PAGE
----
Newlyweds Kelvin Fairley and Natasha Krikorian were preparing a written complaint Tuesday morning against Gulfport police officers who handcuffed them and held their family at gunpoint after a burglary was reported Sunday night at their home.
Fairley said he planned to include in his complaint the way an officer, who identified himself as Sgt. Wilder, treated them when they went to the department later Sunday evening to complain. A family member videotaped the encounter.
Police Chief Leonard Papania’s department was reviewing multiple videos of the incident. Papania on Tuesday declined to talk with the Sun Herald through police Sgt. Clayton Fulks about what happened and about department policies on when an officer should draw a gun.
“Not right now,” Fulks said. “Not today. They’re still going over videos. We want to know exactly what happened.”
Fairley said his family received “immense support” from commenters on their own Facebook posts and on media Facebook posts about what happened.
“We’re still processing it all, to be honest,” Fairley said. “My concern now is how the kids are dealing with it.” He said their friends at school had questions about what happened, forcing them to relive the incident.
Fairley gave the Sun Herald additional details Tuesday about being pulled over by police officers.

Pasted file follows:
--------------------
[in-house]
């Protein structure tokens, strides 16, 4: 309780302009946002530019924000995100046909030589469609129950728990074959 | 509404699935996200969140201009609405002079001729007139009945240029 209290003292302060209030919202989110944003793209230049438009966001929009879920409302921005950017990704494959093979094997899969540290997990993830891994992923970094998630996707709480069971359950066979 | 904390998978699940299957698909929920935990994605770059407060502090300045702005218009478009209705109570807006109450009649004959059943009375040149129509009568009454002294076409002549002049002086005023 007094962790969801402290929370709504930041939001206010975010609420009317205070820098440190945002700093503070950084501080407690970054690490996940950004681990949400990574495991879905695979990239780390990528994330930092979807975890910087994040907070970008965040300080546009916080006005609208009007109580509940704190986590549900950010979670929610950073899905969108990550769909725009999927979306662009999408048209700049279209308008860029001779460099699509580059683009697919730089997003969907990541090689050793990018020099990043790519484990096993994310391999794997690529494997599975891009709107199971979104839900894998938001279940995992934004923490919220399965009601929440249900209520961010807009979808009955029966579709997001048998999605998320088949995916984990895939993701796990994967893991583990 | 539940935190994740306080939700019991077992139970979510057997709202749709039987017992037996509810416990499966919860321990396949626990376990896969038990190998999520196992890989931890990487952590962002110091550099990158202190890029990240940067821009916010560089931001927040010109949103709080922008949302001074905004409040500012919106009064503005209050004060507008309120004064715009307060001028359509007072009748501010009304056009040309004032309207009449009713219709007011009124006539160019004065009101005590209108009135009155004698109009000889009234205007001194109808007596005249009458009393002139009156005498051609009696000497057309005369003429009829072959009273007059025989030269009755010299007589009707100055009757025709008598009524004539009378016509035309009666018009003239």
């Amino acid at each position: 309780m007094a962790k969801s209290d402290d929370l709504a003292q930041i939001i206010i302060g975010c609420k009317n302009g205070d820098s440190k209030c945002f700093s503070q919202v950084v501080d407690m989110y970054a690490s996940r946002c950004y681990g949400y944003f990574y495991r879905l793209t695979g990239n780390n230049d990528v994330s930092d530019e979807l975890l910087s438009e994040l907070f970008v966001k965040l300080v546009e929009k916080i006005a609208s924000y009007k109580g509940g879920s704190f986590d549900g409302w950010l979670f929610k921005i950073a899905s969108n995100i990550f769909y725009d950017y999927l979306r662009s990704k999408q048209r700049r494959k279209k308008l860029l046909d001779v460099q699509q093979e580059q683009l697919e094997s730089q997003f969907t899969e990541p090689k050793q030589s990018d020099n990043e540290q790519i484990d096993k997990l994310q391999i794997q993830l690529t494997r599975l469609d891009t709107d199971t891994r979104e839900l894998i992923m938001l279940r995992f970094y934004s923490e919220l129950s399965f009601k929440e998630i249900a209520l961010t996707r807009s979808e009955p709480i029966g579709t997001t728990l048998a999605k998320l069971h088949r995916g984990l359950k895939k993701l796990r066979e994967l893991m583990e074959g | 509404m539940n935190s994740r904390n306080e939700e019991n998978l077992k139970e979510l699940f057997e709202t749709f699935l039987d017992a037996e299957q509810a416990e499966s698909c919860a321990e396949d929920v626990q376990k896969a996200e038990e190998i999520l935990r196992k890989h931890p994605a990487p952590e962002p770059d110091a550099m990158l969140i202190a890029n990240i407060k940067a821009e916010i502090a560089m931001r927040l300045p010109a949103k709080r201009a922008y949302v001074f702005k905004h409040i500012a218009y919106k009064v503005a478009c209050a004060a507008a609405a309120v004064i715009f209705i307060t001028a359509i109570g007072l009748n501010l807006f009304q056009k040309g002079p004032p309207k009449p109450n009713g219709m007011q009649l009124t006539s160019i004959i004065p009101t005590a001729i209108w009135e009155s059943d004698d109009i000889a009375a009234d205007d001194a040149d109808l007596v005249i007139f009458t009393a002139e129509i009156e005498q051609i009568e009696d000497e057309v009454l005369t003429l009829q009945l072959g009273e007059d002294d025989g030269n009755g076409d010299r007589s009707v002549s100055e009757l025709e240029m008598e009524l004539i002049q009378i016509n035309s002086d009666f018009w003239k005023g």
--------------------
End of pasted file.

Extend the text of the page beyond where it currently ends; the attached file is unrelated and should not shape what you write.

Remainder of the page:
He said officers later told him that a neighbor called the police department to report that a nearby home was possibly being burglarized. The neighbor said a dark-colored SUV was pulling away from the home.
Fairley, a traveling registered nurse on vacation this week, was pulling out of his driveway on Woodforest Drive with his family in a dark-colored SUV.
He said he does not know the neighbor who reported that his house was being burglarized, but the house once belonged to Fairley’s parents and he grew up there.
Fairley said he saw a patrol car pass as he was pulling out of the neighborhood. A police SUV parked on Dedeaux Road made a U-turn and pulled the family over in the parking lot of a closed business less than two minutes from the Fairley home.
He said six to seven police vehicles surrounded the SUV. The officers, guns drawn, lined up in a semi-circle behind the vehicle, he said.
Fairley said he was scared because he has seen videotapes of other black men being shot by police. Fairley, who is 6 feet 2 inches tall and weighs 230 pounds, said he carefully unbuckled his seat belt according to the officer’s instructions.
He kept asking why he was pulled over, as he got out of the vehicle with his hands up, but the officers, he said, just kept telling him to “shut the f - - - up.”
Both he and his wife, a psychologist, were handcuffed. Officers still had their guns drawn as they instructed the children to get out of the car.
Fairley said the officers never asked for his identification, showing his address as the house on Woodforest Drive. Officers questioned family members separately, Fairley said, and were apparently satisfied their stories lined up.
The officers released them.
“No apology whatsoever,” he said. “One of the officers just said, ‘Oh, you should be happy you got a good adrenaline rush out of this.’ They all laughed. And then one of the officers said, ‘You’re free to go.’
“I wanted to be heard. I wanted to file a complaint I wanted more of an explanation. I wanted them to know how the officers treated us unfairly and unjustly. I wanted someone to offer an apology. It’s ridiculous.”